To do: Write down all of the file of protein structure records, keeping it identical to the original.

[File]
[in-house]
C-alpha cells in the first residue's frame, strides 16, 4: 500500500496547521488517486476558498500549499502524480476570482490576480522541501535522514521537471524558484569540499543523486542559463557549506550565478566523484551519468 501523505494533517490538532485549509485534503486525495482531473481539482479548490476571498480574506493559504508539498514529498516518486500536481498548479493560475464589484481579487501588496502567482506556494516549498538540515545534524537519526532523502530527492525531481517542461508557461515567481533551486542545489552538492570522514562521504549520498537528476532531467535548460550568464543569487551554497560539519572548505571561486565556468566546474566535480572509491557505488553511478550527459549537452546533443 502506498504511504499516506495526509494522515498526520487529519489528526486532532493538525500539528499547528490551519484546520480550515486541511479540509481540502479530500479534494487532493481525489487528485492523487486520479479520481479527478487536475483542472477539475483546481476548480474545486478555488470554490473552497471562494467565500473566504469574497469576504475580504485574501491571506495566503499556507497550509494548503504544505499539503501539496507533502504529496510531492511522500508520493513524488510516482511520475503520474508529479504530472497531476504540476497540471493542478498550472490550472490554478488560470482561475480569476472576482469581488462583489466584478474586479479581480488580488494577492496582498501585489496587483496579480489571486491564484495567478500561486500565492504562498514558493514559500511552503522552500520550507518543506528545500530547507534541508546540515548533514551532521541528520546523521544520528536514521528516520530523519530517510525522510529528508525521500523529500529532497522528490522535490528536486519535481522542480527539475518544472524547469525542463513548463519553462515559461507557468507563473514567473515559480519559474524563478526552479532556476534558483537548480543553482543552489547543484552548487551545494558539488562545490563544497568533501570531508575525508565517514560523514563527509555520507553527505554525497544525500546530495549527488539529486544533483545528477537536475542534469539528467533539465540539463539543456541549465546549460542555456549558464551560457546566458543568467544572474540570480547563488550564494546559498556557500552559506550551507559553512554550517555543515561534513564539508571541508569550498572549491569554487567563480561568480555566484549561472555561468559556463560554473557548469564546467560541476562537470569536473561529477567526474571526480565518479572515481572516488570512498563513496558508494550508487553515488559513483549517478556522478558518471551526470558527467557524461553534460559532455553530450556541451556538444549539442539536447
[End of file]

[in-house]
C-alpha cells in the first residue's frame, strides 16, 4: 500500500496547521488517486476558498500549499502524480476570482490576480522541501535522514521537471524558484569540499543523486542559463557549506550565478566523484551519468 501523505494533517490538532485549509485534503486525495482531473481539482479548490476571498480574506493559504508539498514529498516518486500536481498548479493560475464589484481579487501588496502567482506556494516549498538540515545534524537519526532523502530527492525531481517542461508557461515567481533551486542545489552538492570522514562521504549520498537528476532531467535548460550568464543569487551554497560539519572548505571561486565556468566546474566535480572509491557505488553511478550527459549537452546533443 502506498504511504499516506495526509494522515498526520487529519489528526486532532493538525500539528499547528490551519484546520480550515486541511479540509481540502479530500479534494487532493481525489487528485492523487486520479479520481479527478487536475483542472477539475483546481476548480474545486478555488470554490473552497471562494467565500473566504469574497469576504475580504485574501491571506495566503499556507497550509494548503504544505499539503501539496507533502504529496510531492511522500508520493513524488510516482511520475503520474508529479504530472497531476504540476497540471493542478498550472490550472490554478488560470482561475480569476472576482469581488462583489466584478474586479479581480488580488494577492496582498501585489496587483496579480489571486491564484495567478500561486500565492504562498514558493514559500511552503522552500520550507518543506528545500530547507534541508546540515548533514551532521541528520546523521544520528536514521528516520530523519530517510525522510529528508525521500523529500529532497522528490522535490528536486519535481522542480527539475518544472524547469525542463513548463519553462515559461507557468507563473514567473515559480519559474524563478526552479532556476534558483537548480543553482543552489547543484552548487551545494558539488562545490563544497568533501570531508575525508565517514560523514563527509555520507553527505554525497544525500546530495549527488539529486544533483545528477537536475542534469539528467533539465540539463539543456541549465546549460542555456549558464551560457546566458543568467544572474540570480547563488550564494546559498556557500552559506550551507559553512554550517555543515561534513564539508571541508569550498572549491569554487567563480561568480555566484549561472555561468559556463560554473557548469564546467560541476562537470569536473561529477567526474571526480565518479572515481572516488570512498563513496558508494550508487553515488559513483549517478556522478558518471551526470558527467557524461553534460559532455553530450556541451556538444549539442539536447